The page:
In Waterville, firefighters and emergency medical staff searched Leeman Island, where a tent had been set up on high ground. The island has been the site of homeless encampments.

“We went down this morning and checked the tent, and there was no one in it at that time,” Chief Shawn Esler said, noting that it appeared the tent had been used at some point recently. “We ran a pretty aggressive campaign last year and the start of this year to keep people out of there because it’s prone to flooding.”

In Monmouth, as in a number of other towns in the region, town officials urged residents to be cautious when traveling through low-lying areas where water covered the roads.

T.J. Siderio, assistant fire chief in Monmouth, said state Route 132, also known as Main Street, was closed for a while, but the worst of the flooding was in the Waugan Road area on the west side of Annabessacook Lake, where the water level rose.

“The bridge sits so low, and the water level rises with any significant rain,” Sidario said. “We’ve had issues there before.”

Waterville firefighters and EMS personnel Monday search near a small homeless encampment for people stranded by the rising Kennebec River below the Hathaway Creative Center in the South End of Waterville. Michael G. Seamans/Morning Sentinel

In Regional School Unit 3, which serves 11 towns between Waterville and Belfast, officials were working to establish new bus routes because of road closures and detours and notified families to expect delays in bus drop-offs after school. Richmond schools and Dresden Elementary School, which are all part of Regional School Unit 2, did not open Monday because of washouts, downed wires and flooding that closed several roads in those towns.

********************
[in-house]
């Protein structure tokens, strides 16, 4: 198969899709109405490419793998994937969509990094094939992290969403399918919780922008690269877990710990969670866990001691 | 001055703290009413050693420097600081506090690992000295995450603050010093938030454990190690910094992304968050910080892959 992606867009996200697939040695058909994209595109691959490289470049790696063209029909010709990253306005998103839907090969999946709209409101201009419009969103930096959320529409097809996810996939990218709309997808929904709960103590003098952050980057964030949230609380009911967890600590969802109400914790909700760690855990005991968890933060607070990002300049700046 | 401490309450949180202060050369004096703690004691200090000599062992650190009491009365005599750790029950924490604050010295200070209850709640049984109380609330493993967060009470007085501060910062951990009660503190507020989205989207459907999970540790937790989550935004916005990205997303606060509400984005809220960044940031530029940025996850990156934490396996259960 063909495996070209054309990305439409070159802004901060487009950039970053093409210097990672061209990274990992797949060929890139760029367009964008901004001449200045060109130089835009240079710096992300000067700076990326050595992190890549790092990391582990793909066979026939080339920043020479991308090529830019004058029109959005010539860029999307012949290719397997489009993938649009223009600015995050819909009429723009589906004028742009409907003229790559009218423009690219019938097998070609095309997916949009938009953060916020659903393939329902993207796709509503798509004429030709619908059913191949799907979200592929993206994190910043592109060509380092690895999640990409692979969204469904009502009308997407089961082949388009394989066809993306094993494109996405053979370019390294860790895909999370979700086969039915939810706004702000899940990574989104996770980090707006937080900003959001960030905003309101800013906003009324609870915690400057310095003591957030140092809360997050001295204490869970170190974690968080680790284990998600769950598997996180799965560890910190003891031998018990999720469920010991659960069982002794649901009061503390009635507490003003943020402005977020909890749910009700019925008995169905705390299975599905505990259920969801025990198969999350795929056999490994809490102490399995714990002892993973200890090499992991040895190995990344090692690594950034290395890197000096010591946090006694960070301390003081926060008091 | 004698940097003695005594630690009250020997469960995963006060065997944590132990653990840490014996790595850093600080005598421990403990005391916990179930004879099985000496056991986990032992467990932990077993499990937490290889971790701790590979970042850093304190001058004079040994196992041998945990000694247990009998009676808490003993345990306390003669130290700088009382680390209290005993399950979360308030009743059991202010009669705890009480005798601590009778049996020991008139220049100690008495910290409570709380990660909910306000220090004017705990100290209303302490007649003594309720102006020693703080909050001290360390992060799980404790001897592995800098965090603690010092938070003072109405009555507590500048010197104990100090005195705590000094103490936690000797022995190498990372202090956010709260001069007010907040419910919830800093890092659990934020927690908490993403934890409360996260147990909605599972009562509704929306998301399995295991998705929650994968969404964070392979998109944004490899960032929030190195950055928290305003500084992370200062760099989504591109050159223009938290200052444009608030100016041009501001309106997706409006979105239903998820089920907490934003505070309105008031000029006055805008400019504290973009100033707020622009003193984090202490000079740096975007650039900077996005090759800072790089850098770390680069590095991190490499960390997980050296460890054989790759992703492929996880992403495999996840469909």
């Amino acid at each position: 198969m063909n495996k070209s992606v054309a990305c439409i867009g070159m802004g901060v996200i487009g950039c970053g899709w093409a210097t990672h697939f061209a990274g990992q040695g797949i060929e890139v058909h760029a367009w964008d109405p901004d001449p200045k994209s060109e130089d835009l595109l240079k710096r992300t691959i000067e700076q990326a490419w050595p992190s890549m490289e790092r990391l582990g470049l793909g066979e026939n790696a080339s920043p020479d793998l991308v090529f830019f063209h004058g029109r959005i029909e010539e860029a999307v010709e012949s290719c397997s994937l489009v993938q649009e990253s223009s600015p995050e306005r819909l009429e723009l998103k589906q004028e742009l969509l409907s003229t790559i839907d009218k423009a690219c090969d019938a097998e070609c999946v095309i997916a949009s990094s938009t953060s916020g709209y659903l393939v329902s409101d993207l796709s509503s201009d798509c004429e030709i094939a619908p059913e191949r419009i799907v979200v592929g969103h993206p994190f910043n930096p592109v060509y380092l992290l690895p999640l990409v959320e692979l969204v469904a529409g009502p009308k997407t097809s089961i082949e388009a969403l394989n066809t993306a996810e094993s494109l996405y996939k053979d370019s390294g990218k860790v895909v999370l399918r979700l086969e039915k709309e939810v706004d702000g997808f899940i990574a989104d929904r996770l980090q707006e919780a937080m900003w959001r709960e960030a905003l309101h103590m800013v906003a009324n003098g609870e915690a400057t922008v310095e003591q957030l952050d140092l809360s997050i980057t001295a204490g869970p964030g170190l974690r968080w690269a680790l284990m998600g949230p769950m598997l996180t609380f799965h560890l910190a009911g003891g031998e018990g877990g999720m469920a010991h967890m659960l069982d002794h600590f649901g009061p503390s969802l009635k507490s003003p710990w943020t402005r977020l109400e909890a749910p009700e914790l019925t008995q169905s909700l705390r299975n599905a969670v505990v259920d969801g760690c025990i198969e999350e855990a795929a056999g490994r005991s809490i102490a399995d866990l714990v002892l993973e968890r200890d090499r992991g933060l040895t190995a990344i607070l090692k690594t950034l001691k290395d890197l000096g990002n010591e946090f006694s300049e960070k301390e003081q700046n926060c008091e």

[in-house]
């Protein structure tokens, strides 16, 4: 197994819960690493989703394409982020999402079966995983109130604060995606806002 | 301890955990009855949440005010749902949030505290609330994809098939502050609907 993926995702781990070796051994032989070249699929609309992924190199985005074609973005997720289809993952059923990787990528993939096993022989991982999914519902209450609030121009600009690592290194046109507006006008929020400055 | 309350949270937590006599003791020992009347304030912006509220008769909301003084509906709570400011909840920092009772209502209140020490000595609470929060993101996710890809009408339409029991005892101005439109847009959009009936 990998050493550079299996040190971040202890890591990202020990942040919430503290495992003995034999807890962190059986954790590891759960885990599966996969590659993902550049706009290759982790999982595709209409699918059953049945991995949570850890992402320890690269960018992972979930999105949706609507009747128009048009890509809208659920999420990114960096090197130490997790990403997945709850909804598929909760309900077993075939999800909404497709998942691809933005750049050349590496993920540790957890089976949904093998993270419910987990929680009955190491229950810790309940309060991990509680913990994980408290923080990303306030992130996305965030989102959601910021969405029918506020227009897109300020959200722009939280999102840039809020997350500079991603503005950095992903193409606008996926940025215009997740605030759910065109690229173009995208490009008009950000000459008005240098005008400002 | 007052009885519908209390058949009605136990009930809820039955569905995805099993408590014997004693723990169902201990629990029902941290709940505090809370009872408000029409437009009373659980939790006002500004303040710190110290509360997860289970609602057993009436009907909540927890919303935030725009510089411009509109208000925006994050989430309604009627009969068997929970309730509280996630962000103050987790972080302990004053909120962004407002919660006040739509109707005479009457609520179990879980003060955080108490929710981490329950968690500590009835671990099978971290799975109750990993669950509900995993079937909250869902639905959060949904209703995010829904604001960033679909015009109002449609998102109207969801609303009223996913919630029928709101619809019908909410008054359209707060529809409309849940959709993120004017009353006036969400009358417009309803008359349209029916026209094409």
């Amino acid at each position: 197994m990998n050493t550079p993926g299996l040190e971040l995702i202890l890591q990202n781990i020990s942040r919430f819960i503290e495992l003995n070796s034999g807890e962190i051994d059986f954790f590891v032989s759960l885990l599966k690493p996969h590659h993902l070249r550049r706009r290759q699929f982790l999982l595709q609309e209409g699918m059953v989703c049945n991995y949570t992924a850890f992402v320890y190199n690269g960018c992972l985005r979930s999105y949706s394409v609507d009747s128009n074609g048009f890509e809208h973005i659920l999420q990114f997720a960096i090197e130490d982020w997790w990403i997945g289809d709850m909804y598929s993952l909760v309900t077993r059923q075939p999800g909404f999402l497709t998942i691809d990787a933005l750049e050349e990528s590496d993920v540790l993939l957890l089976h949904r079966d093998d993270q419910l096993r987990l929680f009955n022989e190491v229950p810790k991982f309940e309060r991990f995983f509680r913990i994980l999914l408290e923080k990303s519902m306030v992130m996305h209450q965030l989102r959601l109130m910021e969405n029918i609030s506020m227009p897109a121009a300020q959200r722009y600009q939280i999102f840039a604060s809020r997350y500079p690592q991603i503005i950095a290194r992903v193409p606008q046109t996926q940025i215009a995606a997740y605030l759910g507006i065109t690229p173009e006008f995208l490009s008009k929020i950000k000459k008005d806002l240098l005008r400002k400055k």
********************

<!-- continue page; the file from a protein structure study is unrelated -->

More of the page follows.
The storm, which also brought high winds to the area, knocked over trees and knocked out power around the region, bringing out both fire departments and electric line workers to clear up the damage.

In some cases, access to downed lines was blocked by flooded roads, Jonathan Breed, Central Maine Power Co. spokesman, said. That could slow the company’s ability to reach some areas, prolonging restoration efforts into Tuesday.

By Monday morning, CMP reported about 2,400 outages in Kennebec County, with Litchfield, West Gardiner and Vassalboro the hardest hit.

Stephen Baron, meteorologist with the National Weather Service in Gray, said the storm system was fed by winds that came from the east off the Atlantic Ocean, drawing in moisture.

“It’s not the most common situation, but it’s one we do see,” Baron said. “Normally when we get storms, the wind direction is out of the south or out of the northeast.”

The highest wind gust in Augusta was 49 mph reported at 2 a.m.

While the clouds cleared away Monday, Baron said more rain is expected through Thursday, although not nearly as much as fell in the late weekend storm.

In Somerset County, Smith said his agency would continue assessing damage in the coming days and keep an eye on the rivers, where even less than an inch of rain could affect the water levels.

Morning Sentinel Staff Writer Kaitlyn Budion contributed to this report.